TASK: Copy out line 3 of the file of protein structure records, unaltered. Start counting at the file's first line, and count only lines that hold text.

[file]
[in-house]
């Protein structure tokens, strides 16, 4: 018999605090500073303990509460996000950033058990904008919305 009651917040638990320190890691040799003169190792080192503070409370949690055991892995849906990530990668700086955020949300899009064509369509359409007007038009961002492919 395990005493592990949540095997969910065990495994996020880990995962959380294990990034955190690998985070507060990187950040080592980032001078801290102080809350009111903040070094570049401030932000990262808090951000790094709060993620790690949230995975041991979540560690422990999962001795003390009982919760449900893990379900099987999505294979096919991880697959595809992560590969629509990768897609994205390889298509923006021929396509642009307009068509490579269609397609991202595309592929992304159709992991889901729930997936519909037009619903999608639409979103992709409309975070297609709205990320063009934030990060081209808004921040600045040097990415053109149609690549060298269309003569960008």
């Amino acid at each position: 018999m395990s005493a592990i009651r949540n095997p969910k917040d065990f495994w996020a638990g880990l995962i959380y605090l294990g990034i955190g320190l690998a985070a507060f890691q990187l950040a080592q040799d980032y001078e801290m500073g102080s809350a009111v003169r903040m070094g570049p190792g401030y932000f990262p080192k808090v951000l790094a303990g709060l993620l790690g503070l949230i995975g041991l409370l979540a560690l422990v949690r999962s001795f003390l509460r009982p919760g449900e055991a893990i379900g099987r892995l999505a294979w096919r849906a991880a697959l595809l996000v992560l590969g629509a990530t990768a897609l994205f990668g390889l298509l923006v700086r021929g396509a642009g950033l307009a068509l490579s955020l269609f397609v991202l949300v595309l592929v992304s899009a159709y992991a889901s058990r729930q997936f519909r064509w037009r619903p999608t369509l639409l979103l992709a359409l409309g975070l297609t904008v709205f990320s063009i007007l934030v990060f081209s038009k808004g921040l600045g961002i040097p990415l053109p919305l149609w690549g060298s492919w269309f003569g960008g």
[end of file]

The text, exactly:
């Amino acid at each position: 018999m395990s005493a592990i009651r949540n095997p969910k917040d065990f495994w996020a638990g880990l995962i959380y605090l294990g990034i955190g320190l690998a985070a507060f890691q990187l950040a080592q040799d980032y001078e801290m500073g102080s809350a009111v003169r903040m070094g570049p190792g401030y932000f990262p080192k808090v951000l790094a303990g709060l993620l790690g503070l949230i995975g041991l409370l979540a560690l422990v949690r999962s001795f003390l509460r009982p919760g449900e055991a893990i379900g099987r892995l999505a294979w096919r849906a991880a697959l595809l996000v992560l590969g629509a990530t990768a897609l994205f990668g390889l298509l923006v700086r021929g396509a642009g950033l307009a068509l490579s955020l269609f397609v991202l949300v595309l592929v992304s899009a159709y992991a889901s058990r729930q997936f519909r064509w037009r619903p999608t369509l639409l979103l992709a359409l409309g975070l297609t904008v709205f990320s063009i007007l934030v990060f081209s038009k808004g921040l600045g961002i040097p990415l053109p919305l149609w690549g060298s492919w269309f003569g960008g």